private string NOT_VALID_MESSAGE = string.Empty;

    [Test]
    public void CommentControllerCanAddValidMessage() {
        Assert.IsTrue(this.HttpPostToAddComments(VALID_MESSAGE).Success);
    }

    [Test]
    public void CommentControllerCannotAddValidMessage() {
        Assert.IsFalse(this.HttpPostToAddComments(NOT_VALID_MESSAGE).Success);
    }

    private AddCommentResult HttpPostToAddComments(string message) {
        
        var mockOfICommentService = new Mock<ICommentService>();
        mockOfICommentService.Setup(m => m.AddComment(VALID_MESSAGE)).AtMostOnce();
        var model = new AddCommentRequest {Message = message};
        var controller = new CommentController(mockOfICommentService.Object);
        var result = controller.AddComment(model);
        mockOfICommentService.Verify();
        return (AddCommentResult)((JsonResult) result).Data;
    }
}

 

The best option to solve this issue and keep our tests light would be to write an extension method that would allow us to call the Controller Action elegantly while adding the additional validation that needs to be stubbed out.  The following, is a possible implementation of that extension method.  One thing to note is that this implementation would only work in .NET 4.0 scenarios that are using System.Component.DataAnnotations attributes.  You could implement a similar solution in .NET 3.5 but would not have the ValidationContext or ValidationResult objects to leverage.

 

Exhibit C – The Controller Extension for validating System.Component.DataAnnotations

public static class ControllerExtensions {

    public static ActionResult CallWithModelValidation<C,R,T>(this C controller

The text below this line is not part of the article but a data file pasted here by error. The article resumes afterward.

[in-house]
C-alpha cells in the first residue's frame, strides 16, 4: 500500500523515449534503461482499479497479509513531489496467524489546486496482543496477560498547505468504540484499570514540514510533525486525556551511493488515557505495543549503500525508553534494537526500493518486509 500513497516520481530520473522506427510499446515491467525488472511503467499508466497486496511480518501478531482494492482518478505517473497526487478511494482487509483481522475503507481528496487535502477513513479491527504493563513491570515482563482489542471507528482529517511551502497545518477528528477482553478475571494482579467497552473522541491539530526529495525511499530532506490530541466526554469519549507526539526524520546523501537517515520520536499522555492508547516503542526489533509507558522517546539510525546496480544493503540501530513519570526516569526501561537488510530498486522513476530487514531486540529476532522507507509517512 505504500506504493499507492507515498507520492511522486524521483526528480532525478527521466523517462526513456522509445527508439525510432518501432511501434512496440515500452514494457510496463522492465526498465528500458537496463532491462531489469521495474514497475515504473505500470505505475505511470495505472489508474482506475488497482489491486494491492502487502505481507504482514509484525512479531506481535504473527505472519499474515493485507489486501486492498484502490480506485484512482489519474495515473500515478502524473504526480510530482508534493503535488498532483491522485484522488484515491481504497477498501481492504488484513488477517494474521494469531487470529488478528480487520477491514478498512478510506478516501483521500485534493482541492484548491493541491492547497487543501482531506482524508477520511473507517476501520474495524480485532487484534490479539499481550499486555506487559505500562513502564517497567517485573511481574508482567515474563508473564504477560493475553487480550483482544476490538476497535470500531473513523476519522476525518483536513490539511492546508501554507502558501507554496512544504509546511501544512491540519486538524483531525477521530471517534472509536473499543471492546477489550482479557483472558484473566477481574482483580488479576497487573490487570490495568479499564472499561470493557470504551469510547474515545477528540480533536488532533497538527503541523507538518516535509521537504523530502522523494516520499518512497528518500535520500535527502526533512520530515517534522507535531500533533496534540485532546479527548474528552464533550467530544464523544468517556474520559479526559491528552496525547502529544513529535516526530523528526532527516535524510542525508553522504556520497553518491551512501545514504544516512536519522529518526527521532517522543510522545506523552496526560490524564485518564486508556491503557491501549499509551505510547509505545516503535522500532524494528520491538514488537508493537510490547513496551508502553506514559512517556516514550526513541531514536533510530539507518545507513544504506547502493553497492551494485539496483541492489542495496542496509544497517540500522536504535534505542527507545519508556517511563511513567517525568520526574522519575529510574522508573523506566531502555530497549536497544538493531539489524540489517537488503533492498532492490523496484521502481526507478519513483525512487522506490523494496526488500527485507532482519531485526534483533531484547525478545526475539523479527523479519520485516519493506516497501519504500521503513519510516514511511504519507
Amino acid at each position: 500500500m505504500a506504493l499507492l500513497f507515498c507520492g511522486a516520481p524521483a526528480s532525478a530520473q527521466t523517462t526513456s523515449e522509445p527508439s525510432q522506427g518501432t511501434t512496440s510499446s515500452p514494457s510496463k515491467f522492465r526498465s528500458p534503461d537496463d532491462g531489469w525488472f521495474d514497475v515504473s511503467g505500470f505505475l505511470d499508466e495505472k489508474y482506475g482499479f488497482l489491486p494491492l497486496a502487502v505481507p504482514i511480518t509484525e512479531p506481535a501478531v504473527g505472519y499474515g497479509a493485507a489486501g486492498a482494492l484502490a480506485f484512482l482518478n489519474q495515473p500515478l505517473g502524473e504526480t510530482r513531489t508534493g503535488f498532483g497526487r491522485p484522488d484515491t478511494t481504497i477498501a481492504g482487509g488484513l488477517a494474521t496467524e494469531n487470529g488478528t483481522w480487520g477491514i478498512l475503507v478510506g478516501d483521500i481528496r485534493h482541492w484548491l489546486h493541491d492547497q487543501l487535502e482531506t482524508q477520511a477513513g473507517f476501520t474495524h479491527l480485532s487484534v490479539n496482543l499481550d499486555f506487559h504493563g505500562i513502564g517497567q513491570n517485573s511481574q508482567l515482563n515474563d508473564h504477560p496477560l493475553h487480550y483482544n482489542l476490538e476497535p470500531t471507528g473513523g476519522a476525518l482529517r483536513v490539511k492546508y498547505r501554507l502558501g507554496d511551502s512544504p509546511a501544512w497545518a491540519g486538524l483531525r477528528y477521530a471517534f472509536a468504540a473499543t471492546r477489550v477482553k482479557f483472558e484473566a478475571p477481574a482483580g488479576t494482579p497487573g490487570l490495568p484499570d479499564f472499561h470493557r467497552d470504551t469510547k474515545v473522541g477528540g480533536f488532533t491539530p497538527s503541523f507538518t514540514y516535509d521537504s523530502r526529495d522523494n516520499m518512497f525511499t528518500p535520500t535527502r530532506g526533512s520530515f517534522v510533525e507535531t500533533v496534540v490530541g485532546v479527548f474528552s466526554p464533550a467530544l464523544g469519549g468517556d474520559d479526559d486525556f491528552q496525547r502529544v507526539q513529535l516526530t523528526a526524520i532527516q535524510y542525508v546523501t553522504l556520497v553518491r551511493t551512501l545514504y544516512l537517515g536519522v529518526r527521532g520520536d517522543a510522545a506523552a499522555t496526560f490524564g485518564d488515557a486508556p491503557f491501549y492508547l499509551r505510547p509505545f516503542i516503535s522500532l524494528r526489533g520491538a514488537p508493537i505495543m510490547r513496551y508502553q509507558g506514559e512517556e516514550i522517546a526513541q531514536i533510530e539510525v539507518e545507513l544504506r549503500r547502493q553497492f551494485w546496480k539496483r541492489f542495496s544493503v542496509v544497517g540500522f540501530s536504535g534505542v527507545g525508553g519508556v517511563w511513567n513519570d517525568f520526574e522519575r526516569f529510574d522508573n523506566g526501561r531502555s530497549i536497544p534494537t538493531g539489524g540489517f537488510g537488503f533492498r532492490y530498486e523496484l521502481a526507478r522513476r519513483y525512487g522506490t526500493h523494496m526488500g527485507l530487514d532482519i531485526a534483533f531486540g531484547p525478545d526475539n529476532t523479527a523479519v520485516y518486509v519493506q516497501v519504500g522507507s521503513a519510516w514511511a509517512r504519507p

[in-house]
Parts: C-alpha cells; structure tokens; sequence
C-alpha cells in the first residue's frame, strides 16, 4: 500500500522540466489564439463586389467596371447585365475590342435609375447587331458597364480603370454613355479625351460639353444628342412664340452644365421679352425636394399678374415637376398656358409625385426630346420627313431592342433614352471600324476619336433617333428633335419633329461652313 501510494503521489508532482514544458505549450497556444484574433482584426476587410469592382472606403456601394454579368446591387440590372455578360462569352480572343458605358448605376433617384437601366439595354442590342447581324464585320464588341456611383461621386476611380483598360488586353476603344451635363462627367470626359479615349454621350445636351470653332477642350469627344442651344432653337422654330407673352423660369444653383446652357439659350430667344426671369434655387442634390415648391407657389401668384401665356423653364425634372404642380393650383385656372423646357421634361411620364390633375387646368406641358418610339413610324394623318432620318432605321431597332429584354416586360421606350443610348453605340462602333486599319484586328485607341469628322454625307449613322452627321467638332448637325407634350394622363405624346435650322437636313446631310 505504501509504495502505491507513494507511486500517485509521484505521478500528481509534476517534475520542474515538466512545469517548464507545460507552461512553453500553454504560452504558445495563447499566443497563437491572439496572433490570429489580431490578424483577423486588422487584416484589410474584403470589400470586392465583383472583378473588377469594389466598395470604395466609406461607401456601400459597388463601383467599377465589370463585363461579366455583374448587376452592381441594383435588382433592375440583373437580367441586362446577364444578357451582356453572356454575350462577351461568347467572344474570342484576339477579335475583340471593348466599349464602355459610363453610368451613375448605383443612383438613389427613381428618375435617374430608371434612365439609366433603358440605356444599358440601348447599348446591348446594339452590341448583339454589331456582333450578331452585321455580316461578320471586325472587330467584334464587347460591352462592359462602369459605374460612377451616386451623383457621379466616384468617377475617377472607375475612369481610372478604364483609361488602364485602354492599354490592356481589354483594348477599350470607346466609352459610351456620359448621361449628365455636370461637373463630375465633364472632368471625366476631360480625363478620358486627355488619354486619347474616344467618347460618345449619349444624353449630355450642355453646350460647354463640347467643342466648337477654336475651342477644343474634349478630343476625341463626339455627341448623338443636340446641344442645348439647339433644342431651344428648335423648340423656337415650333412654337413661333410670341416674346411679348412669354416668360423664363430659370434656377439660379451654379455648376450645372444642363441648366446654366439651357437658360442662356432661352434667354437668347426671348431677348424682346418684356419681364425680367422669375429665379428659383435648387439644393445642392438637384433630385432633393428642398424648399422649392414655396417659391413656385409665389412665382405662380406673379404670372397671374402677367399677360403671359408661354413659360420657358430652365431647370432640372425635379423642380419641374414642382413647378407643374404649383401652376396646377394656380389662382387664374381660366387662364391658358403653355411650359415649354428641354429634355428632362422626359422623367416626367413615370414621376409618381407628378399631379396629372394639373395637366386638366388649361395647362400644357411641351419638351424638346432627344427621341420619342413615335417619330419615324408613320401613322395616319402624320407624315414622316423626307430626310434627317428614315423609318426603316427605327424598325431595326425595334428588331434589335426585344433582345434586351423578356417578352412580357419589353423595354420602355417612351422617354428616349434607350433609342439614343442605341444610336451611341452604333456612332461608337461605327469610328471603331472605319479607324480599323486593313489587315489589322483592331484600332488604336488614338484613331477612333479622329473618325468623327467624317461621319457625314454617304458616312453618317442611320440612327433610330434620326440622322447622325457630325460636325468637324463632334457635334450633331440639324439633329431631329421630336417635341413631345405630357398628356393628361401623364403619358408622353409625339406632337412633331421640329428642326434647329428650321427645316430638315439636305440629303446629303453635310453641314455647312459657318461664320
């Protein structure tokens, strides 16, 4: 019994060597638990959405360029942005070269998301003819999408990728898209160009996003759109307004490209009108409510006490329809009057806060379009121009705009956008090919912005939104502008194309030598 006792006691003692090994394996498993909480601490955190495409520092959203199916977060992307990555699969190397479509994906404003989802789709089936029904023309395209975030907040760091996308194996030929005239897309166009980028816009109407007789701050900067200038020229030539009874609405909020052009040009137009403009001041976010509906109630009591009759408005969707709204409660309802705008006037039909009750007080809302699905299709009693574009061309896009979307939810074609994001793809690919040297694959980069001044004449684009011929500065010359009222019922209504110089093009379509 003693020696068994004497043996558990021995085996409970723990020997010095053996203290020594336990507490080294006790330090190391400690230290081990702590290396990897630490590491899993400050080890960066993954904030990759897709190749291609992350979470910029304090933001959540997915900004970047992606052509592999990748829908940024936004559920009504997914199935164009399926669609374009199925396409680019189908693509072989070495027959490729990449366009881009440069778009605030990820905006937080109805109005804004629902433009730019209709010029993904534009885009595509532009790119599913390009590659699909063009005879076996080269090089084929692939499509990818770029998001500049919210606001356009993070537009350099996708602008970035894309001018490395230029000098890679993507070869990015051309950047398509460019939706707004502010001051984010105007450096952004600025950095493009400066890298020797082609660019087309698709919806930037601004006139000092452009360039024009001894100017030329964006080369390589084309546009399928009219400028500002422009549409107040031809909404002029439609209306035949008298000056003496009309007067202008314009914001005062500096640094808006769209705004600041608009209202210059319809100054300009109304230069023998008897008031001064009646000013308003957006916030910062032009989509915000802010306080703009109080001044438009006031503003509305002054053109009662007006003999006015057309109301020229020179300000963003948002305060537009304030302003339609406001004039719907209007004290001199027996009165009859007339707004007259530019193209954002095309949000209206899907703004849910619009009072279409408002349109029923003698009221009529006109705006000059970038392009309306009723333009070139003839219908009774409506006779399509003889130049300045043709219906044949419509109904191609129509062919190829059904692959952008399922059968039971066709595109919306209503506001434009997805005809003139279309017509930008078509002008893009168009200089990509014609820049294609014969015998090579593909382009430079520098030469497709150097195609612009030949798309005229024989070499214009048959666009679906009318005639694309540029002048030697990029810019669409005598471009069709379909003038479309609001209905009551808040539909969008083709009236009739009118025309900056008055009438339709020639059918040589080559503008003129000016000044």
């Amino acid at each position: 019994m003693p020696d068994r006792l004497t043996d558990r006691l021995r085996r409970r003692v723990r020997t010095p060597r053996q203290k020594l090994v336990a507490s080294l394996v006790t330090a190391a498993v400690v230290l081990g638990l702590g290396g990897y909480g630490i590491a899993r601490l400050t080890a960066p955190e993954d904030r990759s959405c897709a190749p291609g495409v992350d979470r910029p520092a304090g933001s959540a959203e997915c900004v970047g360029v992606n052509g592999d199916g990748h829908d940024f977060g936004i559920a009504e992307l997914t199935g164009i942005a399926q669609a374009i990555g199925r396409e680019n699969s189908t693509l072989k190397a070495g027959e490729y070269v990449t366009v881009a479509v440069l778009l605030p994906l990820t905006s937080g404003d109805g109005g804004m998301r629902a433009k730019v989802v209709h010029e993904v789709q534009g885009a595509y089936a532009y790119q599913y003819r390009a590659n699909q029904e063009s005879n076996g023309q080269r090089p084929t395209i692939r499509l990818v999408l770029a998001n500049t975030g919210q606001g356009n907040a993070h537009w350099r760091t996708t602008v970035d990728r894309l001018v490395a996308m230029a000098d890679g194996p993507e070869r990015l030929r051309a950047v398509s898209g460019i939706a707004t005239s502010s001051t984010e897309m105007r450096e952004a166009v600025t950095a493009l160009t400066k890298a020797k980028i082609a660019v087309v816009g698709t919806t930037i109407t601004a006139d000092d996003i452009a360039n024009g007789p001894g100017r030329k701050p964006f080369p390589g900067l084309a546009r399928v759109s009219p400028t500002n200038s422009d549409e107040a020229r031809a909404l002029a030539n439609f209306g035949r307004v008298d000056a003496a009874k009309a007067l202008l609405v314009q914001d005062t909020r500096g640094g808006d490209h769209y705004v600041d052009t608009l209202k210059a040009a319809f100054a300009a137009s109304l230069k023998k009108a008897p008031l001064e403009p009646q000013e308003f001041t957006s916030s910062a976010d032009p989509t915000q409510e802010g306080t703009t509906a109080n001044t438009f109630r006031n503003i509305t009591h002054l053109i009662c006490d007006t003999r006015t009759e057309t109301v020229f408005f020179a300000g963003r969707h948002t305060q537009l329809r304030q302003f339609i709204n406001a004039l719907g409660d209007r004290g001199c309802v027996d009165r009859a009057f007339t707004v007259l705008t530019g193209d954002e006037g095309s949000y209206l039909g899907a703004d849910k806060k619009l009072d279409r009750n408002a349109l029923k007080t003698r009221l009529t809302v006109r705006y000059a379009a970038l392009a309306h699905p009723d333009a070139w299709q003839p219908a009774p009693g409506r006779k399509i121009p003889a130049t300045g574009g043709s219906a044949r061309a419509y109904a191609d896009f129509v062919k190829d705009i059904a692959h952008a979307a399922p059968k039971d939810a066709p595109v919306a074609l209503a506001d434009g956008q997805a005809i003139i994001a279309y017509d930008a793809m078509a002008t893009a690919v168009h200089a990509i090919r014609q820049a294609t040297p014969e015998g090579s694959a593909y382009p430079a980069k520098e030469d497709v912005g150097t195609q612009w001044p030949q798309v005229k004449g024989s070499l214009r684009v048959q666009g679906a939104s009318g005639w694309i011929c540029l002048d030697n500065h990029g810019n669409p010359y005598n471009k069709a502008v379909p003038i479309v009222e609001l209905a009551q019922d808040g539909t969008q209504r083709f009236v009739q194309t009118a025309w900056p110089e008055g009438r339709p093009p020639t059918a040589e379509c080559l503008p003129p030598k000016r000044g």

, Func<C,R> action
            , T model) 
        where C : Controller
        where R : ActionResult
        where T : class {

        var validationContext = new ValidationContext(model, null, null);
        var validationResults = new List<ValidationResult>();
        Validator.TryValidateObject(model, validationContext, validationResults);
        foreach (var validationResult in validationResults) {
            controller
                .ModelState
                .AddModelError(validationResult.MemberNames.First(), 
                    validationResult.ErrorMessage);
        }

        return action(controller);
    }
}

 

Having this extension method in place would allow us to rewrite just a single line of code in the tests to ensure everything is working as expected.

 

Exhibit D – The corrected test scenarios

[TestFixture]
public class CommentControllerTests {

    private string VALID_MESSAGE = "SOME MESSAGE!";
    private string NOT_VALID_MESSAGE = string.Empty;

    [Test]
    public void CommentControllerCanAddValidMessage() {
        Assert.IsTrue(this.HttpPostToAddComments(VALID_MESSAGE).Success);
    }

    [Test]
    public void CommentControllerCannotAddValidMessage() {
        Assert.IsFalse(this.HttpPostToAddComments(NOT_VALID_MESSAGE).Success);
    }

    private AddCommentResult HttpPostToAddComments(string message) {
        
        var mockOfICommentService = new Mock<ICommentService>();
        mockOfICommentService.Setup(m => m.AddComment(VALID_MESSAGE)).AtMostOnce();